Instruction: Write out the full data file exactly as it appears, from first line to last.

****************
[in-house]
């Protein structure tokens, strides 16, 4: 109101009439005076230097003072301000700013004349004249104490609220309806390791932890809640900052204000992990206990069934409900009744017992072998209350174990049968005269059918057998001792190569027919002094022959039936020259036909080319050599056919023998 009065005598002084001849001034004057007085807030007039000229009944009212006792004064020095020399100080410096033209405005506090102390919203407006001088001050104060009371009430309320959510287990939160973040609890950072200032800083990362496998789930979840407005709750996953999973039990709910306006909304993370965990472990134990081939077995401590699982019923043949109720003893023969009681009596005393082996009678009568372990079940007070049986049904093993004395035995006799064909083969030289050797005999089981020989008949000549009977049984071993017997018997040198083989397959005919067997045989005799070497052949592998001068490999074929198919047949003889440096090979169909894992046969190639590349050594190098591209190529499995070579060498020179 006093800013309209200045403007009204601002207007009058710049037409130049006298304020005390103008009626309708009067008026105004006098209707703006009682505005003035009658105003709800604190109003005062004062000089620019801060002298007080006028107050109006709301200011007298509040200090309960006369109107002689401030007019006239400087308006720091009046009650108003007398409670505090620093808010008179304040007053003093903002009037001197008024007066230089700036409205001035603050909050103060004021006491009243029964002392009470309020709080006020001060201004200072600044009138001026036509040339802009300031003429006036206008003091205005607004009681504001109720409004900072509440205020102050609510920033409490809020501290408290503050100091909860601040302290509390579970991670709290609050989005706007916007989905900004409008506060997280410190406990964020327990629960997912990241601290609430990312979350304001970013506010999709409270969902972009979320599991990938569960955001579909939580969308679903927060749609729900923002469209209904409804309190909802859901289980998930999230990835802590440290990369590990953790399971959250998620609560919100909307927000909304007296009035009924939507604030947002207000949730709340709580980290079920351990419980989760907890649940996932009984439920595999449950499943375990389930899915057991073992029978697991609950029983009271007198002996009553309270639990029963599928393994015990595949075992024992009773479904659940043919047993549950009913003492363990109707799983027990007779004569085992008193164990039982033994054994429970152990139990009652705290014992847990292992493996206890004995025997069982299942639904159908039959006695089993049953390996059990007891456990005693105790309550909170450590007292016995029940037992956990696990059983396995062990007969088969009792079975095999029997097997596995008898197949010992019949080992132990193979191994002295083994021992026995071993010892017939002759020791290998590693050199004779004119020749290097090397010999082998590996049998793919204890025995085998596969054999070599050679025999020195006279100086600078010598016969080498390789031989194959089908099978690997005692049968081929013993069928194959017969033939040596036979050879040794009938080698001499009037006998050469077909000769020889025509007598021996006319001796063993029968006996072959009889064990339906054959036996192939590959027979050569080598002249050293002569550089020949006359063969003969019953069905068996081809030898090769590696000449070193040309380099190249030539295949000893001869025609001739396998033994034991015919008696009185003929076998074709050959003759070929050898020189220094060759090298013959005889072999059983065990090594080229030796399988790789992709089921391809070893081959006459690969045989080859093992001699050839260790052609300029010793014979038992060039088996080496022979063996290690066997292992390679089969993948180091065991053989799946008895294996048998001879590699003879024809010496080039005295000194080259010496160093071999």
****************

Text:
[in-house]
């Protein structure tokens, strides 16, 4: 109101009439005076230097003072301000700013004349004249104490609220309806390791932890809640900052204000992990206990069934409900009744017992072998209350174990049968005269059918057998001792190569027919002094022959039936020259036909080319050599056919023998 009065005598002084001849001034004057007085807030007039000229009944009212006792004064020095020399100080410096033209405005506090102390919203407006001088001050104060009371009430309320959510287990939160973040609890950072200032800083990362496998789930979840407005709750996953999973039990709910306006909304993370965990472990134990081939077995401590699982019923043949109720003893023969009681009596005393082996009678009568372990079940007070049986049904093993004395035995006799064909083969030289050797005999089981020989008949000549009977049984071993017997018997040198083989397959005919067997045989005799070497052949592998001068490999074929198919047949003889440096090979169909894992046969190639590349050594190098591209190529499995070579060498020179 006093800013309209200045403007009204601002207007009058710049037409130049006298304020005390103008009626309708009067008026105004006098209707703006009682505005003035009658105003709800604190109003005062004062000089620019801060002298007080006028107050109006709301200011007298509040200090309960006369109107002689401030007019006239400087308006720091009046009650108003007398409670505090620093808010008179304040007053003093903002009037001197008024007066230089700036409205001035603050909050103060004021006491009243029964002392009470309020709080006020001060201004200072600044009138001026036509040339802009300031003429006036206008003091205005607004009681504001109720409004900072509440205020102050609510920033409490809020501290408290503050100091909860601040302290509390579970991670709290609050989005706007916007989905900004409008506060997280410190406990964020327990629960997912990241601290609430990312979350304001970013506010999709409270969902972009979320599991990938569960955001579909939580969308679903927060749609729900923002469209209904409804309190909802859901289980998930999230990835802590440290990369590990953790399971959250998620609560919100909307927000909304007296009035009924939507604030947002207000949730709340709580980290079920351990419980989760907890649940996932009984439920595999449950499943375990389930899915057991073992029978697991609950029983009271007198002996009553309270639990029963599928393994015990595949075992024992009773479904659940043919047993549950009913003492363990109707799983027990007779004569085992008193164990039982033994054994429970152990139990009652705290014992847990292992493996206890004995025997069982299942639904159908039959006695089993049953390996059990007891456990005693105790309550909170450590007292016995029940037992956990696990059983396995062990007969088969009792079975095999029997097997596995008898197949010992019949080992132990193979191994002295083994021992026995071993010892017939002759020791290998590693050199004779004119020749290097090397010999082998590996049998793919204890025995085998596969054999070599050679025999020195006279100086600078010598016969080498390789031989194959089908099978690997005692049968081929013993069928194959017969033939040596036979050879040794009938080698001499009037006998050469077909000769020889025509007598021996006319001796063993029968006996072959009889064990339906054959036996192939590959027979050569080598002249050293002569550089020949006359063969003969019953069905068996081809030898090769590696000449070193040309380099190249030539295949000893001869025609001739396998033994034991015919008696009185003929076998074709050959003759070929050898020189220094060759090298013959005889072999059983065990090594080229030796399988790789992709089921391809070893081959006459690969045989080859093992001699050839260790052609300029010793014979038992060039088996080496022979063996290690066997292992390679089969993948180091065991053989799946008895294996048998001879590699003879024809010496080039005295000194080259010496160093071999």